Server Fault is a question and answer site for system and network administrators. Join them; it only takes a minute:

Sign up
Here's how it works:
  1. Anybody can ask a question
  2. Anybody can answer
  3. The best answers are voted up and rise to the top

I'm based in London (if it matters).

I've been a long-time BT Broadband user, and have scaled up to their highest home/office package, but it's still too slow especially in the evenings. So I have now installed a Virgin Broadband link into my home office as well. gives me 6Mbps BT / 20Mbps Virgin, with 1Mbps/1.5Mbps uplink. Big improvement.

Now here's the issue: I don't want two distinct broadband networks in my home. I want to combine them both, so that the various computers (mainly macs but also a couple of PCs and a few other devices) don't have to choose. What's the best router to do this, on a budget? I have heard of Hotbrick and Peplink?

Another small complication: my BT Broadband has a fixed IP address so that I can serve some small web pages out of an old mac. I'm assuming that won't be a problem as inbound requests to that IP address will not be affected as will only come down the BT Broadband link? If I were to get a fixed IP address on the Virgin side (if possible), how would I load balance on incoming requests too?

share|improve this question

closed as off-topic by Falcon Momot, Jenny D, cole, John, mdpc Oct 14 '13 at 16:19

This question appears to be off-topic. The users who voted to close gave this specific reason:

  • "Questions must be relevant to professional system administration. Server Fault is a site dedicated to professionals; novice questions are off-topic. Please see the Help Center for more information on topicality. The best advice we can give you is to hire a professional to help you out." – Falcon Momot, Jenny D, cole, John, mdpc
If this question can be reworded to fit the rules in the help center, please edit the question.

up vote 1 down vote accepted

PFSense. It's free and open source FreeBSD distro with a great web interface and heaps of documentation. It will run on any POS you have lying around the house (I've deployed it on a Celeron 900). Just put in as many network cards as you have networks (3 usually, 1 LAN and 2 WAN).

What you CAN do is set up both your ADSL connections as WAN's, and set up Load Balancing (Round Robin style) to balance HTTP connections over both connections.

What you can NOT do is combine these connections into a uber-26Mb connection. You will still have two distinct links, and the router will choose which link to use for each and every request.

We use it in our home/office here with two 10Mb ADSL2+ links and it works very well. The only issue is with HTTPS as some banks will kick you out when two different IPs are used to access their site, but that's easy fixed, you just tell PFSense to send HTTPS traffic over the one connection only.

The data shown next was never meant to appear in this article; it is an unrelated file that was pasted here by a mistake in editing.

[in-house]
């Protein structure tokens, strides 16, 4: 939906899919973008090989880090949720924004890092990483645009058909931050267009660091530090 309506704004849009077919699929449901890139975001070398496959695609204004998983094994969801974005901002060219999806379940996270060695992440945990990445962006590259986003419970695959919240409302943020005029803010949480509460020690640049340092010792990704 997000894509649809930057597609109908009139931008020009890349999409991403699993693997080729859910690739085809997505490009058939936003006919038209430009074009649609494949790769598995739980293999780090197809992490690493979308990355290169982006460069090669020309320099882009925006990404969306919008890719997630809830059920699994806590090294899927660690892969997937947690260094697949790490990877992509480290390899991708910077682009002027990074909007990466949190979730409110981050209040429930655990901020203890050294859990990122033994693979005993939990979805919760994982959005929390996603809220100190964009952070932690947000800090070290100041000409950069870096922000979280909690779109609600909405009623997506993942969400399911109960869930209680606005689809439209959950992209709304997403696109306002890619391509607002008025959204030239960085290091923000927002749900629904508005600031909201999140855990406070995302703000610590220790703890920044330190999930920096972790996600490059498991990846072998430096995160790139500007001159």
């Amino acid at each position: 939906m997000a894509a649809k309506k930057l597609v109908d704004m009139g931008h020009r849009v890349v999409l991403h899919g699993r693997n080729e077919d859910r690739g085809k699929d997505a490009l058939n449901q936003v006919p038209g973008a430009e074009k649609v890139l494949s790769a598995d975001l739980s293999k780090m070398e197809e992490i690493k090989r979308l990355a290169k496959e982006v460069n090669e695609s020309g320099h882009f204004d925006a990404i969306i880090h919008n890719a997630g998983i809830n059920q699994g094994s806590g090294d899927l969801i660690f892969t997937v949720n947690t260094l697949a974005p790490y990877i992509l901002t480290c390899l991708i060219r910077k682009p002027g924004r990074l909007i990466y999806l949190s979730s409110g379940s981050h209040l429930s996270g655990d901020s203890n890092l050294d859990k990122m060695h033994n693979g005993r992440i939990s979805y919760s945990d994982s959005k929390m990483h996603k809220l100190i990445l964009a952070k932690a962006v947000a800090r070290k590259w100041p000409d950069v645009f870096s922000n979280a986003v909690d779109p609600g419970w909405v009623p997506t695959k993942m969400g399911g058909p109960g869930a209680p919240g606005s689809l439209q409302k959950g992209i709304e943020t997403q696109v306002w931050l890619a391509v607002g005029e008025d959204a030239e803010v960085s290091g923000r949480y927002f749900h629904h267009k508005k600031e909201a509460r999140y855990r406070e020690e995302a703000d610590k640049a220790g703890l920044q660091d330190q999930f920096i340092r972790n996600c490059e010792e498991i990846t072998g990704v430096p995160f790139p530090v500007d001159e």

share|improve this answer
Thanks - very useful. – Thomas Browne Dec 20 '09 at 21:40

Unless they are going to give you a BGP feed (which they will not do I suspect) you cannot easily combine the two.

The only way I can immediately think of would be to have a VPN tunnel back to some common location. Otherwise, when you send a packet, it will have (through NAT probably) one IP address or the other. The opposite ISP should reject the packet if it were to come out that wire, but many do not.

If they WIlL give you BGP and you can route your own IP space through both, problem solved, just throw up a Cisco, get BGP set up, and run.

share|improve this answer
No, they will not give a BGP feed on ADSL. Never ever. – pauska Nov 30 '09 at 20:38
I have had a BGP feed over ASDL twice before in my life, both on business class service. – Michael Graff Nov 30 '09 at 20:44
"just throw up a Cisco, get BGP set up, and run" - you make it sound so simple! Also probably doesn't quite fit with "Budget" ;) – Mark Henderson Nov 30 '09 at 23:39

The billion bipac 7800 might do what you want it has adsl and broadband connections - it might only do a failover but you might be able to configure it to do what you want - I haven't got one yet. It's also good as it has gigabit ethernet and wireless n built in.

share|improve this answer

I have used a Sonicwall TZ-170 in the past with a Cable and DSL line. They have a load balance WAN option that works OK. We experienced lost packets from time to time though. Ended up setting it up as just fail-over when the main WAN1 went down (ping test).

share|improve this answer
Hmmm - i'd like both networks to actually get used. – Thomas Browne Nov 30 '09 at 23:13

I have setup the Linksys RV042 multi WAN router for a few clients and it is very easy to setup, while being very powerful. It will load balance for you as well as automagically failover between the two broadband connections if one fails. Another plus is that they have come down in price very nicely, less than $200.

share|improve this answer
Nice one thanks Kevin. I will give this one a shot. – Thomas Browne Dec 4 '09 at 20:57

Not the answer you're looking for? Browse other questions tagged or ask your own question.